In 2010, 78.3 percent of children in Antigua and Barbuda between 11 and 17 were said to be attaining less than 60 minutes of moderate to vigorous-intensity physical activity daily.

This is due partly to the influence of social media and electronic devices. They have become increasingly attractive alternatives to children to ‘playing outside’.

Antigua and Barbuda also has a National School Meals programme through which children are provided daily meals, but these meals consist mainly of protein and starch, with very little vegetable content.

The Health Ministry recently launched a campaign – dubbed “Less Sugar, Longer Life” – aimed at reducing the intake of sweetened beverages, and while this is a good start to tackling the issue, there is a need for more radical policy-driven action.

 President of the Antigua and Barbuda Diabetes Association, Juanita James, believes that while education is fundamental to addressing the issue, “There is no point doing education…asking the children to make healthy choices in an environment that does not really support healthy choices, so this is why you need a policy framework.”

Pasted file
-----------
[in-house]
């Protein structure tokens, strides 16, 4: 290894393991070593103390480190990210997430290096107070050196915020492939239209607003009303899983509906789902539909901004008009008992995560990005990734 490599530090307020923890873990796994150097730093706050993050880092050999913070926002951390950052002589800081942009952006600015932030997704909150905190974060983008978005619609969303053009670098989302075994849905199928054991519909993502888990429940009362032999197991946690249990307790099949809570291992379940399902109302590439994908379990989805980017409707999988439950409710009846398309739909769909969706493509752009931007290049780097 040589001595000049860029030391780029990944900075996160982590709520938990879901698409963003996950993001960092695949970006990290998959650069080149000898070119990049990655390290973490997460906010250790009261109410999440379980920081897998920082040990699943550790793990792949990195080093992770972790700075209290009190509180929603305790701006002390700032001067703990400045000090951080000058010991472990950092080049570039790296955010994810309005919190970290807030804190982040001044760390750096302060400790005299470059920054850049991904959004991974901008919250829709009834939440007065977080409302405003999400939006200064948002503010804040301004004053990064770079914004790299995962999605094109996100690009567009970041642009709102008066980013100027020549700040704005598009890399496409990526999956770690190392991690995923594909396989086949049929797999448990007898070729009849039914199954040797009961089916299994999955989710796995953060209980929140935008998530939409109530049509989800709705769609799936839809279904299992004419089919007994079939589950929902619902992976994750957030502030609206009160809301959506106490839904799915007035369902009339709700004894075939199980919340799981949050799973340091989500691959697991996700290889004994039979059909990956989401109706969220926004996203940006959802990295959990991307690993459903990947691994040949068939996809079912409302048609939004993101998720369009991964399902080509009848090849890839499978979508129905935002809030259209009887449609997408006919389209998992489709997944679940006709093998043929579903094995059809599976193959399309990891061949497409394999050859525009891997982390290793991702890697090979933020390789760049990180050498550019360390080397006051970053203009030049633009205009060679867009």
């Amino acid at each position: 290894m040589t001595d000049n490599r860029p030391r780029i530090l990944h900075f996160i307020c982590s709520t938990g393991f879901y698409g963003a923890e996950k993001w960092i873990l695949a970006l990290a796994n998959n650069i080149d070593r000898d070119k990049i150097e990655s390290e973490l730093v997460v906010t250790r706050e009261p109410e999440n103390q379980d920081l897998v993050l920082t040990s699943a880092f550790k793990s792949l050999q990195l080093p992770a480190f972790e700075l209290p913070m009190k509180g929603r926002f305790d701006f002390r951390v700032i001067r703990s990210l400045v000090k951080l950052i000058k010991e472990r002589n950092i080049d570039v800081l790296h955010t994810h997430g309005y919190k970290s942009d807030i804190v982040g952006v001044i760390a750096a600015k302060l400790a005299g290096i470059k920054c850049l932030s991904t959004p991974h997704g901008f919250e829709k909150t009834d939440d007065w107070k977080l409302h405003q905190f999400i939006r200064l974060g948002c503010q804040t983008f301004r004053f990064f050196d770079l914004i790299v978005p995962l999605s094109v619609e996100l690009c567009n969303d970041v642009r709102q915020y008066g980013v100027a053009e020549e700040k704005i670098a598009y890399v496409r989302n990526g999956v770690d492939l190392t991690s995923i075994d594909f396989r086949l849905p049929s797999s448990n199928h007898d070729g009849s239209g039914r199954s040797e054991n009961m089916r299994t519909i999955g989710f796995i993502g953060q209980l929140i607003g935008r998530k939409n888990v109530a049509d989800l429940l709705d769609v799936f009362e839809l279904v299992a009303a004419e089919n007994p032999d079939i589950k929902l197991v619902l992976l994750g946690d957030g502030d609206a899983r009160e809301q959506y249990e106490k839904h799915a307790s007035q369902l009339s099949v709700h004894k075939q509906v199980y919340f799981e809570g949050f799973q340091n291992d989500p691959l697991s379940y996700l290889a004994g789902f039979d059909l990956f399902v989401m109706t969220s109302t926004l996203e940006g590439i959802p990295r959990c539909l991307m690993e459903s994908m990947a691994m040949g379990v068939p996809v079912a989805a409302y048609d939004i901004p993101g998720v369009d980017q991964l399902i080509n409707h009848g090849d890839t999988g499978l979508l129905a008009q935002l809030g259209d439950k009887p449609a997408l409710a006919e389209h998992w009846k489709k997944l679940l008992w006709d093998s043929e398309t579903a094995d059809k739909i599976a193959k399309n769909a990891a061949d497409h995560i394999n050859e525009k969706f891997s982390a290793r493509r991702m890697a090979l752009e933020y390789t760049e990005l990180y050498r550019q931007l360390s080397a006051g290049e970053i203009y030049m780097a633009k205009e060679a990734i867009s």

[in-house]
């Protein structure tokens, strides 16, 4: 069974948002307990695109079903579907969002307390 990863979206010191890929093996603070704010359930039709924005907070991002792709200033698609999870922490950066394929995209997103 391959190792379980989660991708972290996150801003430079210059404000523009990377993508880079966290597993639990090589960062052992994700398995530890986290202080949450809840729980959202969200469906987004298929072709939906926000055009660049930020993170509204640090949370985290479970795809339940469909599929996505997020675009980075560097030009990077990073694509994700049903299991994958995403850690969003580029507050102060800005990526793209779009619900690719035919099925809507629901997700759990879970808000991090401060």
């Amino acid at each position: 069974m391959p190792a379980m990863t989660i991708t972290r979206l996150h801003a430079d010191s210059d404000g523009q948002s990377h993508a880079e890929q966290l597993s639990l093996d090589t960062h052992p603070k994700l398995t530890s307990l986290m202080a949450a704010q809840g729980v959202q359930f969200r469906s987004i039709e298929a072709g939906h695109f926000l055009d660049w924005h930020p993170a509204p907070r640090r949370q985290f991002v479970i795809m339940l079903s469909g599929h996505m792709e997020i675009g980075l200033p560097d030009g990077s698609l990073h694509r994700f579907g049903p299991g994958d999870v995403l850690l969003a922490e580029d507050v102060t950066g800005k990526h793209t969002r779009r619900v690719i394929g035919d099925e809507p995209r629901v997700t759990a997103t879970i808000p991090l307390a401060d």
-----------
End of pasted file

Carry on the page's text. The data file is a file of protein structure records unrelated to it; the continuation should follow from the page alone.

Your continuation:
The government, therefore, needs to provide balanced and nutritious foods in its school meals programme, and also regulate unhealthy foods and beverages sold in and around school compounds, place an excise tax on SSBs, make PE mandatory at all levels of schooling, integrate physical activity throughout the school day and facilitate inclusive afterschool physical activity programmes.

The results of a microsimulation analysis published in 2014 by the US National Center for Biotechnology Information predicted that an afterschool programme would reduce obesity among 6-to-12-year-olds by 1.8 percent and taxing SSBs would do the same among 13-to-18-year-olds by 2.4 percent.

And the proof is in the pudding – in 2015, Barbados placed a 10 percent excise tax on SSBs; as a result, the sale of sugary drinks declined by 4.3 percent and bottled water became 7.5 percent more popular in the first year of implementation. This is according to a Vital Strategies article from 2019.